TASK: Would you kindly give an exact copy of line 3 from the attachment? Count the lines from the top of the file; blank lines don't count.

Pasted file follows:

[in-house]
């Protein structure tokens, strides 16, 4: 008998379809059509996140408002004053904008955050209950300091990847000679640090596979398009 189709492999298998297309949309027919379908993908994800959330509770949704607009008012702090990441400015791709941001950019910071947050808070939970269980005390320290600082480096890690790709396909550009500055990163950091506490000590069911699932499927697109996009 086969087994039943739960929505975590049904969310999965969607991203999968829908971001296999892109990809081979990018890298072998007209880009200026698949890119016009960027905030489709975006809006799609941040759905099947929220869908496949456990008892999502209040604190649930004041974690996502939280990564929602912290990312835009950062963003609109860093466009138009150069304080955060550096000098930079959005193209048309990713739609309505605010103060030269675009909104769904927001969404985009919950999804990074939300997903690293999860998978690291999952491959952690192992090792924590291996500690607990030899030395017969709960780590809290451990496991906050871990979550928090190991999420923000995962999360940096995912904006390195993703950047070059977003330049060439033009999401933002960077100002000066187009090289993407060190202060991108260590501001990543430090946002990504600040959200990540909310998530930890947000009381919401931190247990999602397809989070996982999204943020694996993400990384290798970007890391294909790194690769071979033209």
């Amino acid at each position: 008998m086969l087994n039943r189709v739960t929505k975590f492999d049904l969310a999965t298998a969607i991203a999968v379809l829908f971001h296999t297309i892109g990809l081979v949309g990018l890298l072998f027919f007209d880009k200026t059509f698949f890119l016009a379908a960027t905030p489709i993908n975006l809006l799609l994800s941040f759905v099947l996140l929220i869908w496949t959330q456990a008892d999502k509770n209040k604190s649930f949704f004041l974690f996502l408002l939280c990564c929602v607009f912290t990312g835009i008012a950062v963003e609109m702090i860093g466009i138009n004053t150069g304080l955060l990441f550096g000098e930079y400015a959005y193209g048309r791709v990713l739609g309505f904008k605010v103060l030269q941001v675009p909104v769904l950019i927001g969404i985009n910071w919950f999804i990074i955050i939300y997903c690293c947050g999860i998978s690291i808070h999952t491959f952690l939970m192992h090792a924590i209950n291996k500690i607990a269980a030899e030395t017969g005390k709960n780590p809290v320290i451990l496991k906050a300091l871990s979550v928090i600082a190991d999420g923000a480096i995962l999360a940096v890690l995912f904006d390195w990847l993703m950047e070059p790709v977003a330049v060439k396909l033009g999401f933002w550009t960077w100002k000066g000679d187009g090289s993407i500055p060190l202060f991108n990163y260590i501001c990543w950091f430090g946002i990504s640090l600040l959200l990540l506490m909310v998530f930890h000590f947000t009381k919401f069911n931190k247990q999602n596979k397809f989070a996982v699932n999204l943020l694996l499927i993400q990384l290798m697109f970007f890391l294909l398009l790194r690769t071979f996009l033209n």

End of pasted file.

């Amino acid at each position: 008998m086969l087994n039943r189709v739960t929505k975590f492999d049904l969310a999965t298998a969607i991203a999968v379809l829908f971001h296999t297309i892109g990809l081979v949309g990018l890298l072998f027919f007209d880009k200026t059509f698949f890119l016009a379908a960027t905030p489709i993908n975006l809006l799609l994800s941040f759905v099947l996140l929220i869908w496949t959330q456990a008892d999502k509770n209040k604190s649930f949704f004041l974690f996502l408002l939280c990564c929602v607009f912290t990312g835009i008012a950062v963003e609109m702090i860093g466009i138009n004053t150069g304080l955060l990441f550096g000098e930079y400015a959005y193209g048309r791709v990713l739609g309505f904008k605010v103060l030269q941001v675009p909104v769904l950019i927001g969404i985009n910071w919950f999804i990074i955050i939300y997903c690293c947050g999860i998978s690291i808070h999952t491959f952690l939970m192992h090792a924590i209950n291996k500690i607990a269980a030899e030395t017969g005390k709960n780590p809290v320290i451990l496991k906050a300091l871990s979550v928090i600082a190991d999420g923000a480096i995962l999360a940096v890690l995912f904006d390195w990847l993703m950047e070059p790709v977003a330049v060439k396909l033009g999401f933002w550009t960077w100002k000066g000679d187009g090289s993407i500055p060190l202060f991108n990163y260590i501001c990543w950091f430090g946002i990504s640090l600040l959200l990540l506490m909310v998530f930890h000590f947000t009381k919401f069911n931190k247990q999602n596979k397809f989070a996982v699932n999204l943020l694996l499927i993400q990384l290798m697109f970007f890391l294909l398009l790194r690769t071979f996009l033209n």